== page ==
CINEMA AS MEDIUM

Vinay Chandran, Executive Director of Swabhava, an organisation that provides support services to LGBTQIA+ populations in Bengaluru, sees cinema as the medium which could expand the reach. Chandran co-created the city’s first queer film festival, in 2003, and was director of the Bangalore Queer Film Festival (BQFF) between 2010 and 2016.

“In 2003, when we started out, we were the only ones. Now, there’s a festival in almost every city. When we talk about art collectives, we are also talking about privileged spaces; for people who have access to these avenues, these are important stories but they can’t be the only way forward. It’s also important to see trends in literature – people from the community are coming out in poetry, essays and personal stories. We now have LGBT panels in literature festivals,” he says.

The relationship and family dynamics portrayed in television content remain far from inclusive. “Normalising same-sex relationships in popular culture is a slow process but we also see a LGBT storyline being cleared by ALT Balaji (Romil and Jugal, a Hindi web series based on a same-sex relationship),” he says.

Poornima Sukumar, artist and founder of Bengaluru-based Aravani Art Project, acknowledges the impact of the Supreme Court judgment but takes exception to contradictory provisions in the Transgender Bill. “Even within the community, the law discriminates against trans-people. The focus is still on urban sections of the community and there’s ignorance on sections that don’t have access to social media or news reports. Changing perceptions, by speaking more about the issues, is the way forward and also the biggest challenge. It’s time we took the discussions outside of the community,” she says. Aravani Art Project is a women and trans-women collective that works on public art/wall art projects. The collective identifies streets as integral to its scope because “it is in these public spaces that the bodies of Transgender identifying people attract violence, harassment, social negligence and pressure”.

Prijith P K, founder of Queerythm, a Thiruvananthapuram-based LGBTIQ organisation, looks at art projects as a natural choice to complement ongoing efforts to sensitise the society on the community. In March 2018, the organisation launched Q-Rang, billed as the country’s first LGBTIQ theatre group.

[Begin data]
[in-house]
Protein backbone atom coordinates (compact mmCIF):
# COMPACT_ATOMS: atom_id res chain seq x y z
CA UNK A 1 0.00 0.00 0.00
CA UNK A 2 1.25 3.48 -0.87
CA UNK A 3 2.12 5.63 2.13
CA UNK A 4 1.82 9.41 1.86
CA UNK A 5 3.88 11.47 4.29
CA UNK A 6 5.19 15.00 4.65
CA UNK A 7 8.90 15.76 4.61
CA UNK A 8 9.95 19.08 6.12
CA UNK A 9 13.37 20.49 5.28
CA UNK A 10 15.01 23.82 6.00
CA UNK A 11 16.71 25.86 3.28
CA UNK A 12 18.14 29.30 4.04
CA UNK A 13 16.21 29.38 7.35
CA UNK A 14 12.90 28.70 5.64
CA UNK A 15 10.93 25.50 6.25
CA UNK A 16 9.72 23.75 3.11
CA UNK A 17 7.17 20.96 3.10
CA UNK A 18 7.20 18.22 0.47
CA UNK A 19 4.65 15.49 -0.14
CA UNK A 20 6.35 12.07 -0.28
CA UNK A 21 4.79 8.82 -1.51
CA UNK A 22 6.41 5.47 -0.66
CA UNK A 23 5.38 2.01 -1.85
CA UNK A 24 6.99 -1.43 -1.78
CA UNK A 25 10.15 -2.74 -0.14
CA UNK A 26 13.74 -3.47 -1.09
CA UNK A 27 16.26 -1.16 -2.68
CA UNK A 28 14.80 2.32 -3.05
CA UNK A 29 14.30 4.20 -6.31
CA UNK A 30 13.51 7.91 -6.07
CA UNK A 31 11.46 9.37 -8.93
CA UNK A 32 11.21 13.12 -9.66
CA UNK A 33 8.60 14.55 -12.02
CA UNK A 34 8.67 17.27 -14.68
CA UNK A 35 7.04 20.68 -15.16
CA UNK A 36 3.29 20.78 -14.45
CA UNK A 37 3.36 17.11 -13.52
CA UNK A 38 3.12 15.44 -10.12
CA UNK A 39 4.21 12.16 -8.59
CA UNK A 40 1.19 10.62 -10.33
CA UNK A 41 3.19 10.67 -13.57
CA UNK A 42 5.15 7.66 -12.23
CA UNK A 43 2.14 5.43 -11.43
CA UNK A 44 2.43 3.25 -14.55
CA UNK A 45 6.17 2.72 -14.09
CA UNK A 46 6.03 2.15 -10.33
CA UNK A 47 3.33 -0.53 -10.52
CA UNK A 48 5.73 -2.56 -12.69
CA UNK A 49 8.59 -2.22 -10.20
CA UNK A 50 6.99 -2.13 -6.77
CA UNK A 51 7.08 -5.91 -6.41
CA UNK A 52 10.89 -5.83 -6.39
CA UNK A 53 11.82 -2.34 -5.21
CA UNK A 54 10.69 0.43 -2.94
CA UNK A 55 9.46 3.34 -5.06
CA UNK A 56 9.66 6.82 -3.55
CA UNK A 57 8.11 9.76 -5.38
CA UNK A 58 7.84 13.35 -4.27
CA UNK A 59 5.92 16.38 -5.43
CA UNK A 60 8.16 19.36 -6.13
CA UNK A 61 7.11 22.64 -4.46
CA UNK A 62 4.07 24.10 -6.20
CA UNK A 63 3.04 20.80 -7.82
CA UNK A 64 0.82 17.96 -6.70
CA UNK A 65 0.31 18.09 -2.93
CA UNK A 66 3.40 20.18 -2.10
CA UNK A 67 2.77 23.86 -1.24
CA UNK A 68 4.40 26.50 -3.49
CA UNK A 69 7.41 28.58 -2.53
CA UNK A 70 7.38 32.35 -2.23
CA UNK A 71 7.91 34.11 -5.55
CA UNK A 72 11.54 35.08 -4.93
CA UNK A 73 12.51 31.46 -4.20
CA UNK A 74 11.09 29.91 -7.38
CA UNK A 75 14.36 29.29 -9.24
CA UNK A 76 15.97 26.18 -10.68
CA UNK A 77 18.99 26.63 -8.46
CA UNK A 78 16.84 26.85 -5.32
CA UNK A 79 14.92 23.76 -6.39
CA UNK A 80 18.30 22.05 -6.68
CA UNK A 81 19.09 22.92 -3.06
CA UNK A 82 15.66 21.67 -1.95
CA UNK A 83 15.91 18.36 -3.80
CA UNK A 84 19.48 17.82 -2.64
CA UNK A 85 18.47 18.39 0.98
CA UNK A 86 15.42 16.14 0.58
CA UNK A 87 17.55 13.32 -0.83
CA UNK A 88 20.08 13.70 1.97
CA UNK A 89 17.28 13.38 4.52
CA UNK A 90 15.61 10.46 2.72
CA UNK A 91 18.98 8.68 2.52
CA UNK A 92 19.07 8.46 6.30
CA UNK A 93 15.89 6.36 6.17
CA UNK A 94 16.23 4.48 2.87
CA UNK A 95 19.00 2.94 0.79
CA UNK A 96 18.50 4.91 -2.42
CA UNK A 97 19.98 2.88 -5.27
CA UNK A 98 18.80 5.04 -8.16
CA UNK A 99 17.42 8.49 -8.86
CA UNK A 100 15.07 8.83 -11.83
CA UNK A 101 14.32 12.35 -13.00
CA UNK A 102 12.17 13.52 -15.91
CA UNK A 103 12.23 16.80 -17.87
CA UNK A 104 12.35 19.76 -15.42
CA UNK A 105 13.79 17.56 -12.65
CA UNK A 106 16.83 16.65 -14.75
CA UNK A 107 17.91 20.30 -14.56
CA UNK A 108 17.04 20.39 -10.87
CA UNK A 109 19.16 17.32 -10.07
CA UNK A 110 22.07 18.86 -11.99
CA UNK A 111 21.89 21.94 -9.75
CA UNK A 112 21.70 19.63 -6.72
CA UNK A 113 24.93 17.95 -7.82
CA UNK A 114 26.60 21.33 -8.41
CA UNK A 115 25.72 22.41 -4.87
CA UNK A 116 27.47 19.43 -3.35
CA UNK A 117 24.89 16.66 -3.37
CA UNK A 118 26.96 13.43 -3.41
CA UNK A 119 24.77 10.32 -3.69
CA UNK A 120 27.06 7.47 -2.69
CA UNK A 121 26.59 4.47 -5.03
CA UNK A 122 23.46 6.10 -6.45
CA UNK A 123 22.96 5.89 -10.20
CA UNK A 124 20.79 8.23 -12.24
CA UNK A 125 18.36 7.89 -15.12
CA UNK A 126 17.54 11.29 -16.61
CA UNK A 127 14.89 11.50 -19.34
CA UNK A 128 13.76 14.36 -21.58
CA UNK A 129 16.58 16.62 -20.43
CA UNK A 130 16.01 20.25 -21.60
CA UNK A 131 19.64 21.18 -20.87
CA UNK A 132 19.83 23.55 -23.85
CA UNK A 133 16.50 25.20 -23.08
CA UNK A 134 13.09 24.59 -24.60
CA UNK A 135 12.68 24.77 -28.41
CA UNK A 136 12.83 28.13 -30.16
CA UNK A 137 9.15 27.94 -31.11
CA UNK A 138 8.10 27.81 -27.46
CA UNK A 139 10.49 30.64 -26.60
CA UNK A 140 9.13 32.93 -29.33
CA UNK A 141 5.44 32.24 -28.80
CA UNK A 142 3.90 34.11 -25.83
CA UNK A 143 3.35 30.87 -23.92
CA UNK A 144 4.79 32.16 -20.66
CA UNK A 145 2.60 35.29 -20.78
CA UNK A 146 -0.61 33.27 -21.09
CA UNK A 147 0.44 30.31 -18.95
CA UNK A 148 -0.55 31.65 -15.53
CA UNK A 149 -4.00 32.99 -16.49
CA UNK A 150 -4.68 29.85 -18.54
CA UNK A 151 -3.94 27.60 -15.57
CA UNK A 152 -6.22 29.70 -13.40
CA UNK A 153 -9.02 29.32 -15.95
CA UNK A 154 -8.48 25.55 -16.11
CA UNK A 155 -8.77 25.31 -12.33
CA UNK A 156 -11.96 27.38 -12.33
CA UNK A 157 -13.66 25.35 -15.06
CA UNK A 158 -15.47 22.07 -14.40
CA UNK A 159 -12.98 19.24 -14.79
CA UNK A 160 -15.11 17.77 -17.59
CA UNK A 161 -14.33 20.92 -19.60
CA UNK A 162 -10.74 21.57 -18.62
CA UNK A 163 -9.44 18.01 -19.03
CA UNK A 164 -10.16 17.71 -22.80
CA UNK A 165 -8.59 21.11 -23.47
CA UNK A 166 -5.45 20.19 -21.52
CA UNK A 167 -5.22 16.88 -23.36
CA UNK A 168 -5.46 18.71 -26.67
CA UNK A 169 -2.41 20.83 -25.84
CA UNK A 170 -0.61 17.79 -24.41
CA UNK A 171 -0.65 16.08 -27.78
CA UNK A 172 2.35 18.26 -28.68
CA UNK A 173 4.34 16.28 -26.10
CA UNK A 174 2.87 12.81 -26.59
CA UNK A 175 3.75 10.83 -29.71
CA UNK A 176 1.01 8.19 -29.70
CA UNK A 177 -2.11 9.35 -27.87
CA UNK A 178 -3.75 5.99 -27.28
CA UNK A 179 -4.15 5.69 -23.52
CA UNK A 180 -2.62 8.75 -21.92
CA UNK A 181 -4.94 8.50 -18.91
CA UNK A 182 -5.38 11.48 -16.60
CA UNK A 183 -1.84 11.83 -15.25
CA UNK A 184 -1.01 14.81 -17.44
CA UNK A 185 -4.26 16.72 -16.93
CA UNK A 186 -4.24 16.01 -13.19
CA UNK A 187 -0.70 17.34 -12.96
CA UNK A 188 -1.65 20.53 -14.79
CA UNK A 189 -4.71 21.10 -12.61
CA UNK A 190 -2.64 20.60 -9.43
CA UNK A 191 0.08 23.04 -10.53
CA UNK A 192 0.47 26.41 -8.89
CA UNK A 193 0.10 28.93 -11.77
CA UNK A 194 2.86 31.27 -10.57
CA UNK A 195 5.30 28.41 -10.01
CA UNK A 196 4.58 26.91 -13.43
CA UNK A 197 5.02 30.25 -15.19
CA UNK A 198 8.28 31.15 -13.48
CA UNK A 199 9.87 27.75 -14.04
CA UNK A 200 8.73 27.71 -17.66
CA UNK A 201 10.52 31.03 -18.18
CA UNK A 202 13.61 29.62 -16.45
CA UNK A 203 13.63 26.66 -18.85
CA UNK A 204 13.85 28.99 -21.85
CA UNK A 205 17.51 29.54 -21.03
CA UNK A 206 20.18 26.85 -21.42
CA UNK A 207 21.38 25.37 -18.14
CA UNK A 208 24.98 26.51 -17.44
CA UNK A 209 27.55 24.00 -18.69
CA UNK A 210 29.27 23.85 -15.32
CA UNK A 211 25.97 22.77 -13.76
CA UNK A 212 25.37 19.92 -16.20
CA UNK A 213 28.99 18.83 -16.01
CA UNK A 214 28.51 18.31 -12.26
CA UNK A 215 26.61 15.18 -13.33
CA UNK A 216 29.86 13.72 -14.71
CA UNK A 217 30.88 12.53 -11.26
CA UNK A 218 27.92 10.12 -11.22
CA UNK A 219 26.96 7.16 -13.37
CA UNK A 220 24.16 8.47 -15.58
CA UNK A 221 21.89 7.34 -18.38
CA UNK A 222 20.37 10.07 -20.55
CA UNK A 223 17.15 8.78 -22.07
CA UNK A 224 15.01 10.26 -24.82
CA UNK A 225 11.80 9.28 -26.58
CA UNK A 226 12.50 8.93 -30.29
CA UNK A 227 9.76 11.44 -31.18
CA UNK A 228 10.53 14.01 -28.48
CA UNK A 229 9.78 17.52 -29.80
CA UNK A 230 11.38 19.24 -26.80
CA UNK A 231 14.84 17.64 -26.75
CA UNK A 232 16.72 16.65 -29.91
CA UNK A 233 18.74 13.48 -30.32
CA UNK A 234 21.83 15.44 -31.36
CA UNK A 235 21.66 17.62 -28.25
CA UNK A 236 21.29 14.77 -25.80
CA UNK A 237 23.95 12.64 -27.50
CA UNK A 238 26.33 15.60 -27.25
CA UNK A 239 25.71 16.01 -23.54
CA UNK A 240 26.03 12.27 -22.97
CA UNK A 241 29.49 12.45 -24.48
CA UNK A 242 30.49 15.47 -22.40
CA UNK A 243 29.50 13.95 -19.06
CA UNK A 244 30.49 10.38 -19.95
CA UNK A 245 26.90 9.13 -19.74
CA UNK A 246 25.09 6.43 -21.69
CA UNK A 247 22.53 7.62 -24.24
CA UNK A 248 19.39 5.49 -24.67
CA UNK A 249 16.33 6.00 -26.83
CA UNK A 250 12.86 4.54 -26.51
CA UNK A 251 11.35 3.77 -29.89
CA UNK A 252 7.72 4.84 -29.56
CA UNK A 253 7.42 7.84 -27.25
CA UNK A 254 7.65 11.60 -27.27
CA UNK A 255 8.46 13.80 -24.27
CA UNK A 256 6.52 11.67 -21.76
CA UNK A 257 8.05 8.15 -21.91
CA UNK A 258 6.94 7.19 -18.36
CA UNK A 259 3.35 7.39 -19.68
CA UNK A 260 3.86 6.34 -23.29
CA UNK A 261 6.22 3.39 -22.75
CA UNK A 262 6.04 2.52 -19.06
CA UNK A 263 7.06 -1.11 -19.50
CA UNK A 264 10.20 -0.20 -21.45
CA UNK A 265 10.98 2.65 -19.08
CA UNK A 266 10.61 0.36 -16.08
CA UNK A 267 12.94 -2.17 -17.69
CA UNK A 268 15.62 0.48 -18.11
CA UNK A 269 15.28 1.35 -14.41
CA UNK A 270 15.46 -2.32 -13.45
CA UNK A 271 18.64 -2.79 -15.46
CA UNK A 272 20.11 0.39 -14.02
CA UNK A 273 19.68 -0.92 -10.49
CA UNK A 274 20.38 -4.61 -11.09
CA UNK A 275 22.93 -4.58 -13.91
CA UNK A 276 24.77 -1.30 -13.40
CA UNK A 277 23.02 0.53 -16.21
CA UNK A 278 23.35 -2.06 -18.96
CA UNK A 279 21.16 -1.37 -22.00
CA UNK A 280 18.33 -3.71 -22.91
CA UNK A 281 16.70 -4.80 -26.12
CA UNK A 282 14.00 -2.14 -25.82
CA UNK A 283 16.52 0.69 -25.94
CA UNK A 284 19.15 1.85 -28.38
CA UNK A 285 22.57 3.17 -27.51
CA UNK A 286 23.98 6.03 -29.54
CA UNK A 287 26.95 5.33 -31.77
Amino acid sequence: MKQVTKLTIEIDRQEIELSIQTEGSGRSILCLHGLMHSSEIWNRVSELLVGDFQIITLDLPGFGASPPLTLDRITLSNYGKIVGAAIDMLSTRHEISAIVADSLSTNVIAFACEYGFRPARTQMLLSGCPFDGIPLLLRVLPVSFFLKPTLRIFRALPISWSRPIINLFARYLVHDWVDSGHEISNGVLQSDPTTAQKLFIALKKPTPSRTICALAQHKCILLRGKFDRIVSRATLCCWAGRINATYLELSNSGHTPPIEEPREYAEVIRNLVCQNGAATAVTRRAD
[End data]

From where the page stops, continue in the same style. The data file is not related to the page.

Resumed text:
The group’s opening act had seven people narrating, as characters, experiences from their lives. “We are also collaborating with arts colleges on art and sculpture shows. Queer festivals have been organised in eight college campuses. The talent pool within the community is diverse; now, more people are writing about their lives. These art collectives have them open up on struggles with their identities. They are building new approaches to problems faced by members of the community,” he says.

The activists believe that more stories from within the community could impart sensitivity to portrayal of the community in media and mainstream cinema, which continues to mine the transgender identity for laughs, dark themes or token sympathy.

“Crores of rupees are spent on a movie; they could do better than Google research,” says Kalki. Prijith points out that the LGBTQIA+ community has a quiet presence in the country’s cultural spaces as its voices remain distant, insignificant – “Change happens when they are heard,” he says.

Change is still elusive for sections of the community that grapple with trauma and depression but ideas that unify make a good start.

It’s the kind of start which Chandran feels BQFF made with the screening of LGBT films from across the world – “These are fantastic spaces for members of the community to affirm themselves. So many had thanked us for the festival, for the opportunity it gave them to come together; and to watch your own stories on screen, it’s liberating.”